I’ve learned a great deal from having fibro. Some are lessons I wish I’d never experienced, while others have made me a better person. Following are five things I’ve learned:
1. It’s OK to say ‘no.’
I spent most of my life trying to please everyone, so I rarely uttered the word “No.” Now it seems like the only answer to every question I’m asked. Saying no was something I hated to do. I felt like I was letting people down. Learning how to say it and not feel guilty was difficult.
I came to the realization that my body will not allow me to do everything I would like to. It isn’t my fault and I should not feel guilty for it. I no longer volunteer or sign myself up for events or projects, because I can’t always keep my commitments. I hate to cancel at the last minute, but there are times when it is necessary. I’ve talked with family and friends so they understand there are times when I can’t make it due to my health. If they don’t understand, that is their problem, not mine.
2. Not all doctors know what they are doing.
Doctors are normal, everyday people. They make mistakes. They don’t know it all. They have bad days and sometimes make decisions they shouldn’t. If I think any medical professional doesn’t understand what I am saying or they don’t listen to me, I’m out of there. Time for a new doctor. Getting a second, or even third opinion is not a bad thing. If it doesn’t feel right to me, I go elsewhere. My health depends on physicians who are knowledgeable and who take the time to listen to me.
3. Listen to your body.
I hate to admit it, but I brought some of my pain and suffering on myself. I didn’t listen to my body when I should have. If I’m in a lot of pain, now I rest. I don’t push myself like I did when I was younger. Being in tune with your body is one of the best ways to tell when a flare is about to take hold. I have telltale signs I look for. Headaches and shoulder pain are usually the first indicators that a flare is around the corner. I can’t stop it, but I can be prepared for it.
4. I found out who my REAL friends are.
I’ve lost friends and family because of my illness. I learned the hard way who really cares about me. I’ve cut some people out of my life because being around them was detrimental to my health. Why do I want to subject myself to negativity and accusations? I prefer people who build me up, not those who tear me down.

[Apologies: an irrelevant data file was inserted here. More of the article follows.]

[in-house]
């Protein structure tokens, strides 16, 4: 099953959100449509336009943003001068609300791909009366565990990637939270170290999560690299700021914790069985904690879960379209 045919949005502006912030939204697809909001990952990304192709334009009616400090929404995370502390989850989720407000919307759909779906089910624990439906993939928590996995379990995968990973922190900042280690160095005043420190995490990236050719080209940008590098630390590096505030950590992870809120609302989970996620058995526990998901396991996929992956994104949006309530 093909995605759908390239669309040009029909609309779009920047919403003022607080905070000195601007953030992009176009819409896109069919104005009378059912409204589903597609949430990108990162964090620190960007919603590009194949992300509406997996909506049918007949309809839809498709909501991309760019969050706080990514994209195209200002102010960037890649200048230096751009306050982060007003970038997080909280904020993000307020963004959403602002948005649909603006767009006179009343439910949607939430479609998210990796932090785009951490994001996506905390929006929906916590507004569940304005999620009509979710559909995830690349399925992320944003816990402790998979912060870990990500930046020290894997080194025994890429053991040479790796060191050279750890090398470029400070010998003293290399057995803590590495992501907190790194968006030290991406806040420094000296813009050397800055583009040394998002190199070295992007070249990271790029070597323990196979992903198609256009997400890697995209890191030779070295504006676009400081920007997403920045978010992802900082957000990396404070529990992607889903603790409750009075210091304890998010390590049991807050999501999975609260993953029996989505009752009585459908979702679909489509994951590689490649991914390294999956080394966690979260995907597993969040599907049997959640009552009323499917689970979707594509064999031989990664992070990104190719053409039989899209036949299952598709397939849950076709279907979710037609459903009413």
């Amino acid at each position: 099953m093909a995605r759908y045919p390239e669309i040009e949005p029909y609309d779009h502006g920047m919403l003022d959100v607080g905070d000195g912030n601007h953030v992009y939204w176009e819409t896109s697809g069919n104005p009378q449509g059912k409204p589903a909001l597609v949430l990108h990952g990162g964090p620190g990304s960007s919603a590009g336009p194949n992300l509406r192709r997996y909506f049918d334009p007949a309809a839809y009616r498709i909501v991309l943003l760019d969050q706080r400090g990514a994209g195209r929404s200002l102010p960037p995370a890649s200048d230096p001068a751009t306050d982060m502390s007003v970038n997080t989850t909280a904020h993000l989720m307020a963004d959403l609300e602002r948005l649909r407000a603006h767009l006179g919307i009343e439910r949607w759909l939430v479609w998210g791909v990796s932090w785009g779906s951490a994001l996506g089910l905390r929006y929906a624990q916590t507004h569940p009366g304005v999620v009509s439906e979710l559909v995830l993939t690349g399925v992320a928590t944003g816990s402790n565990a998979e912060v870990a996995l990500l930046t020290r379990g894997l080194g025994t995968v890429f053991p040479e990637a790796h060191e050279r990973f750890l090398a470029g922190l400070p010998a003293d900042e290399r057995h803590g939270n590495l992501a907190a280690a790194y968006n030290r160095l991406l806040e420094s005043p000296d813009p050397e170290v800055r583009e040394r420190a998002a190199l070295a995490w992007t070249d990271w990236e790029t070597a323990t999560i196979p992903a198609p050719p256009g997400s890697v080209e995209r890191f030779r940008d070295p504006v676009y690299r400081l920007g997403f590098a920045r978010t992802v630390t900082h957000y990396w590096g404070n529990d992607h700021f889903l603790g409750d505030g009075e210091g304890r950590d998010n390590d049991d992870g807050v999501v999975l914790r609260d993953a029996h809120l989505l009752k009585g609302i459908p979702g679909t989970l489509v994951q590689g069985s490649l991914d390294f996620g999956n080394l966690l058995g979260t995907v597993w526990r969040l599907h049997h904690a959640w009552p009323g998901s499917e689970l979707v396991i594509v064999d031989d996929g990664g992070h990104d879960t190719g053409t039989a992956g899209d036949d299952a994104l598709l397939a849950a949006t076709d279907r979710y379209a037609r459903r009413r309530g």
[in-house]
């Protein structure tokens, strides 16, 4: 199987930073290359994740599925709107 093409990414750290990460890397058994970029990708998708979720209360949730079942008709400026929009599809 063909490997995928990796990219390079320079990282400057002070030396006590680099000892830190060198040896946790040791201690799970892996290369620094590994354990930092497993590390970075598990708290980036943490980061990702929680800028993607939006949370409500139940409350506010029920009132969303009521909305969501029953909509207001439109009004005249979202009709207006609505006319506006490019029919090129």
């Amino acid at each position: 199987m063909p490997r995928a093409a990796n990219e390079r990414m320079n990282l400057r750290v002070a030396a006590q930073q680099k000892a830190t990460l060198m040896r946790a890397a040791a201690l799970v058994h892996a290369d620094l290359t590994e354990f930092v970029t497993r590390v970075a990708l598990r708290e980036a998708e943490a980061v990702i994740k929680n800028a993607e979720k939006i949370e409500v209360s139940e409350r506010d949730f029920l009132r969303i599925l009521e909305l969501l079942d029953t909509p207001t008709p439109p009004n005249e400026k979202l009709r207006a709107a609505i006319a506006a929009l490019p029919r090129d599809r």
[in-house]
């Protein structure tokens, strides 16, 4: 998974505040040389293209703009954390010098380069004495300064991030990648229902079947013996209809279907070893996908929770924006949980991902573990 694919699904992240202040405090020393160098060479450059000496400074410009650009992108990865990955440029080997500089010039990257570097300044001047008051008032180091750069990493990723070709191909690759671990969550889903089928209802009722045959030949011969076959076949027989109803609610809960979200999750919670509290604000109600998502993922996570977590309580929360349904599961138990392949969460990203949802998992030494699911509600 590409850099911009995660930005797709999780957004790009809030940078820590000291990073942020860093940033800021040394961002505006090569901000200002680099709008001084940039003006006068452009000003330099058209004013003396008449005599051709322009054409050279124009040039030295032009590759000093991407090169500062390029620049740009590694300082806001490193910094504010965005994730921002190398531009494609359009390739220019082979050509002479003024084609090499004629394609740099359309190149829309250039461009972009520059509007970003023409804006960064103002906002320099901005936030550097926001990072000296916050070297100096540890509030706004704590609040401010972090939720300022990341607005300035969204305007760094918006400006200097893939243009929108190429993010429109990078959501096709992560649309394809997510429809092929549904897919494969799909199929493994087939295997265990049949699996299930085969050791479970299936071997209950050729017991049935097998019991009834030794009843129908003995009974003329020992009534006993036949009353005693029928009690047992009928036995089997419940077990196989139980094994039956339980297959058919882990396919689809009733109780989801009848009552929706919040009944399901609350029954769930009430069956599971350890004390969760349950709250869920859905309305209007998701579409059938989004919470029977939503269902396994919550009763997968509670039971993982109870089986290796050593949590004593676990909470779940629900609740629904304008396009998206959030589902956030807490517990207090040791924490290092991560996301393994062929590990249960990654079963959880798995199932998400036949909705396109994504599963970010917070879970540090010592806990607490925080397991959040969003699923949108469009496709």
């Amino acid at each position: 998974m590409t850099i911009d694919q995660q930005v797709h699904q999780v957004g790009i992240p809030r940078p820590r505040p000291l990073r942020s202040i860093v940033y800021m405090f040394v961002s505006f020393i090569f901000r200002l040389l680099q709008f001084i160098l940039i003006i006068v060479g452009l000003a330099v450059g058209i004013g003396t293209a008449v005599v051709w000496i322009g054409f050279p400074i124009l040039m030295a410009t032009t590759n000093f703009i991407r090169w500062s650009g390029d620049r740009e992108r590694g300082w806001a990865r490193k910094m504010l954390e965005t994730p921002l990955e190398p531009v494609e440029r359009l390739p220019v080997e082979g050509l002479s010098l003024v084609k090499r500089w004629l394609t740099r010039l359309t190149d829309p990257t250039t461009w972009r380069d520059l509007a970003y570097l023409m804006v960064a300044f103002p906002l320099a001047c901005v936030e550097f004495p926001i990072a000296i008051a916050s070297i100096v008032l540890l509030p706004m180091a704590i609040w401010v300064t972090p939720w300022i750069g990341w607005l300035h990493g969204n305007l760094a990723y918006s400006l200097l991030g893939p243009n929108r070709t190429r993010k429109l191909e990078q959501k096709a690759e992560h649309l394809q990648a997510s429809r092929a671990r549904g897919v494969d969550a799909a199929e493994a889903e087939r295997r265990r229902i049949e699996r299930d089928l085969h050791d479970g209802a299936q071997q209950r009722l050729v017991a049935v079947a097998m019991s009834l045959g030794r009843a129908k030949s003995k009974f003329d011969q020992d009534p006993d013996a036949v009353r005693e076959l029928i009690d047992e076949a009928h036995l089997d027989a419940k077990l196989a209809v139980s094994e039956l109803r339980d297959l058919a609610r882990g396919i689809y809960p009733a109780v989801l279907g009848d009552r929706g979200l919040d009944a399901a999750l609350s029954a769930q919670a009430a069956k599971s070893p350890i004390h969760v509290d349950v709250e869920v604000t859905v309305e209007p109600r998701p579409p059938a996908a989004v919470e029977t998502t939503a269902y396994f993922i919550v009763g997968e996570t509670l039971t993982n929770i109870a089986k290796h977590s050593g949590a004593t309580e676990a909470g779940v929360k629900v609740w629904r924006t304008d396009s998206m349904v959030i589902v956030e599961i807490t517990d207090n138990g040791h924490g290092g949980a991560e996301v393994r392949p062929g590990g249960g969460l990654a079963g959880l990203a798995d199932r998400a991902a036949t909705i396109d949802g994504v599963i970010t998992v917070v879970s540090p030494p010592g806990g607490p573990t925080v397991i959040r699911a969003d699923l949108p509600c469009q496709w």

5. I am not alone.
And neither are you. When I first began experiencing symptoms, computers and the internet didn’t exist. Now we have the world at our fingertips. Online support groups have been a source of friendship and love. There are so many others just like me from all over the world. I now have friends I can commiserate with, which I find cathartic. I value the friends I have made online. I’ve met some amazing fibro warriors who have taught me more about this illness and also showed me that I still matter.
My illness does not define me, but it has changed my life in ways I never imagined. Taking the time to really think about what fibromyalgia has taught me has given me a new appreciation of life. Seeing how I’ve evolved over the years isn’t as depressing as I thought it would be. Even though I’ve suffered physically and emotionally, I am a stronger person because of it.
Note: Fibromyalgia News Today is strictly a news and information website about the disease. It does not provide medical advice, diagnosis, or treatment. This content is not intended to be a substitute for professional medical advice, diagnosis, or treatment. Always seek the advice of your physician or other qualified health provider with any questions you may have regarding a medical condition. Never disregard professional medical advice or delay in seeking it because of something you have read on this website. The opinions expressed in this column are not those of Fibromyalgia News Today or its parent company, BioNews Services, and are intended to spark discussion about issues pertaining to fibromyalgia.
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